Berries, Tips & Wood
Wood = Base note
Tips & Berries = Base to middle note
Over 50 species of Juniper grow across the Northern Hemisphere. They’re considered by many cultures to be scared trees and shrubs.
Female shrubs produce juniper berries.
For incense use, the wood, berries, and dried tips are used.
In Himalayan cultures, Juniper is used for cleansing during spiritual rituals.
Native Americans used Juniper incense to greet guests and to support peyote ceremony.
Threatened Species Alert: The IUCN Red List of Threatened Species now includes this species, Juniperus communis.
Status: Least Concern.
Junpier Wood – Cut
Synonyms: none known
Origin: scattered across the entire Northern Hemisphere
Parts Used: wood, tips, dried berries
Aroma Description: warm, woody-sweet, balsamic, pine-needle like notes
Cosmetic Uses: Perfumery, aromatherapy
Culinary Uses: used to flavor gin, beer, liqueurs, and meats.
Medicinal Attributes: antiseptic and diuretic, improves digestion, gas and colic, reduces inflammation, and stimulates the uterus. Used to treat kidney inflammation, rheumatism, arthritis, and neuralgia.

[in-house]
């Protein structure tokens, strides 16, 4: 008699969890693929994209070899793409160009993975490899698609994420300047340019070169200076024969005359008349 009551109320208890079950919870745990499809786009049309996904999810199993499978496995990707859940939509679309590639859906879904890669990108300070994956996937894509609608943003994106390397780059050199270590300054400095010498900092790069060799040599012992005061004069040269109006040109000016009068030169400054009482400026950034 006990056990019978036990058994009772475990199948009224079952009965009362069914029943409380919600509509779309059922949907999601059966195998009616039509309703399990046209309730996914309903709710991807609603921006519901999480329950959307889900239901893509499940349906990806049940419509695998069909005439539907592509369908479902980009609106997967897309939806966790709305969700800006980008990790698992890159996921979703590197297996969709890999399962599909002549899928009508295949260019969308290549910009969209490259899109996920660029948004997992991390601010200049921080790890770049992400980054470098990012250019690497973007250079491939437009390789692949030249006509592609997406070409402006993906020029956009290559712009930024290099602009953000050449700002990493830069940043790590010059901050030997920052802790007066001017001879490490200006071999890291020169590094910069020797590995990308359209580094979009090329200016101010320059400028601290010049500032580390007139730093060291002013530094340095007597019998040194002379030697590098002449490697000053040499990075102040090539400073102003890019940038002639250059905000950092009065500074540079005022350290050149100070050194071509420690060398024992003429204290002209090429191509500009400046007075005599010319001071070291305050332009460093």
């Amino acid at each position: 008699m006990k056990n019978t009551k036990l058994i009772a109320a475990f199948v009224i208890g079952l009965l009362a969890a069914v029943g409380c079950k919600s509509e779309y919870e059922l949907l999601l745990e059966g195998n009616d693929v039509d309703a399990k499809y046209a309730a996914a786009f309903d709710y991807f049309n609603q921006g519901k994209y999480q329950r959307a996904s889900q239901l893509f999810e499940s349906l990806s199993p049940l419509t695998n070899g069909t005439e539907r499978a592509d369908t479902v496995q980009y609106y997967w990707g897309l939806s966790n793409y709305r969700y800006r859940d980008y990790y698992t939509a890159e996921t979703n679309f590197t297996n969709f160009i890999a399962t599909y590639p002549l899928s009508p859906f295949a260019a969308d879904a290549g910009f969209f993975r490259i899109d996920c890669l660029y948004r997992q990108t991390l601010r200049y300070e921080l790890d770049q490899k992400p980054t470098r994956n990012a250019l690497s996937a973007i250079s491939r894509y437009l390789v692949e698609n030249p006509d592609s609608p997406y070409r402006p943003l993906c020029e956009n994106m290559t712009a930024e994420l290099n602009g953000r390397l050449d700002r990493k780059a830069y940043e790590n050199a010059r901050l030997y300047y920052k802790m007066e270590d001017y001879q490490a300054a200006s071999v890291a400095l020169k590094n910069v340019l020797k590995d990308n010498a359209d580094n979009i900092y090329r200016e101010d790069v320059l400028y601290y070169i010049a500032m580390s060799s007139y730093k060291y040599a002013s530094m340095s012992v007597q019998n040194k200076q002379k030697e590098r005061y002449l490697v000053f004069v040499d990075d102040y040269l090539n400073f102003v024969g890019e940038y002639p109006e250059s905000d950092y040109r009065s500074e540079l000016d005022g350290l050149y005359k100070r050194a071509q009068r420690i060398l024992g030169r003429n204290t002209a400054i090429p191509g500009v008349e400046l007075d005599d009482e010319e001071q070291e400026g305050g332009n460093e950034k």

*Warning: Avoid during pregnancy or in cases of present kidney disease or kidney infection*
Essential Oil: Yes, the berries are steam distilled to extract their essential oils. The wood is too but it’s oil much rarer in the marketplace. A Juniper berry resinoid is also made using hydrocarbon solvents. It’s sometimes offered as “Juniper berry concrete.”
Mixes Well With: bay laurel, benzoin, borneol camphor, burgundy pitch, cedar-red, chamomile, elemi, labdanum, lavender, lemon balm, mastic, oakmoss, opoponax, pine needles, pine resin, sage-white, sage-desert, sandalwood, tolu balsam, etc.